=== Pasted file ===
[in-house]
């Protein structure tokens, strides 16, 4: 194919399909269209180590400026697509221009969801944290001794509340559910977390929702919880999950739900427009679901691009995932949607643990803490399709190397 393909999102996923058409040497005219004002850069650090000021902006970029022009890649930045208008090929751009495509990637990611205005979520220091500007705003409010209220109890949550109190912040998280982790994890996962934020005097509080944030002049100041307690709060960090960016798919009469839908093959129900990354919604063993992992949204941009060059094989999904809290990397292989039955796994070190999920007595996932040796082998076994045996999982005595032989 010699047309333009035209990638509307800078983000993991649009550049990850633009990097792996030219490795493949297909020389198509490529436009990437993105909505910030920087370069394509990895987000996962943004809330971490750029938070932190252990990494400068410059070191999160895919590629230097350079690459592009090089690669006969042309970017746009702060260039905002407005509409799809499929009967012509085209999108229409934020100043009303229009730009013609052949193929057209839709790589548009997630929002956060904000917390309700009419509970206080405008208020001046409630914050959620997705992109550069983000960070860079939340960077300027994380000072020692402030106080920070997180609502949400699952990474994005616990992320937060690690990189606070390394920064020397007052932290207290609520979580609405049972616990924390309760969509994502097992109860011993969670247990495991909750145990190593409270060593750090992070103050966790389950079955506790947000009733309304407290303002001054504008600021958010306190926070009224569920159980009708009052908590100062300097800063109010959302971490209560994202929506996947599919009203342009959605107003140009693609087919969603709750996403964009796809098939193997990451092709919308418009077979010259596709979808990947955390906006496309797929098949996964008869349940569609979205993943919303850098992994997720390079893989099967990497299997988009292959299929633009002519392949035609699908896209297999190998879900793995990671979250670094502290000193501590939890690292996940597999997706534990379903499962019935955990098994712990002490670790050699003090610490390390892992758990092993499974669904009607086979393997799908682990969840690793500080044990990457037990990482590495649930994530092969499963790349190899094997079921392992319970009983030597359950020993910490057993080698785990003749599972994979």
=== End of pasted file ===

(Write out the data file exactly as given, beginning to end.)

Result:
[in-house]
């Protein structure tokens, strides 16, 4: 194919399909269209180590400026697509221009969801944290001794509340559910977390929702919880999950739900427009679901691009995932949607643990803490399709190397 393909999102996923058409040497005219004002850069650090000021902006970029022009890649930045208008090929751009495509990637990611205005979520220091500007705003409010209220109890949550109190912040998280982790994890996962934020005097509080944030002049100041307690709060960090960016798919009469839908093959129900990354919604063993992992949204941009060059094989999904809290990397292989039955796994070190999920007595996932040796082998076994045996999982005595032989 010699047309333009035209990638509307800078983000993991649009550049990850633009990097792996030219490795493949297909020389198509490529436009990437993105909505910030920087370069394509990895987000996962943004809330971490750029938070932190252990990494400068410059070191999160895919590629230097350079690459592009090089690669006969042309970017746009702060260039905002407005509409799809499929009967012509085209999108229409934020100043009303229009730009013609052949193929057209839709790589548009997630929002956060904000917390309700009419509970206080405008208020001046409630914050959620997705992109550069983000960070860079939340960077300027994380000072020692402030106080920070997180609502949400699952990474994005616990992320937060690690990189606070390394920064020397007052932290207290609520979580609405049972616990924390309760969509994502097992109860011993969670247990495991909750145990190593409270060593750090992070103050966790389950079955506790947000009733309304407290303002001054504008600021958010306190926070009224569920159980009708009052908590100062300097800063109010959302971490209560994202929506996947599919009203342009959605107003140009693609087919969603709750996403964009796809098939193997990451092709919308418009077979010259596709979808990947955390906006496309797929098949996964008869349940569609979205993943919303850098992994997720390079893989099967990497299997988009292959299929633009002519392949035609699908896209297999190998879900793995990671979250670094502290000193501590939890690292996940597999997706534990379903499962019935955990098994712990002490670790050699003090610490390390892992758990092993499974669904009607086979393997799908682990969840690793500080044990990457037990990482590495649930994530092969499963790349190899094997079921392992319970009983030597359950020993910490057993080698785990003749599972994979």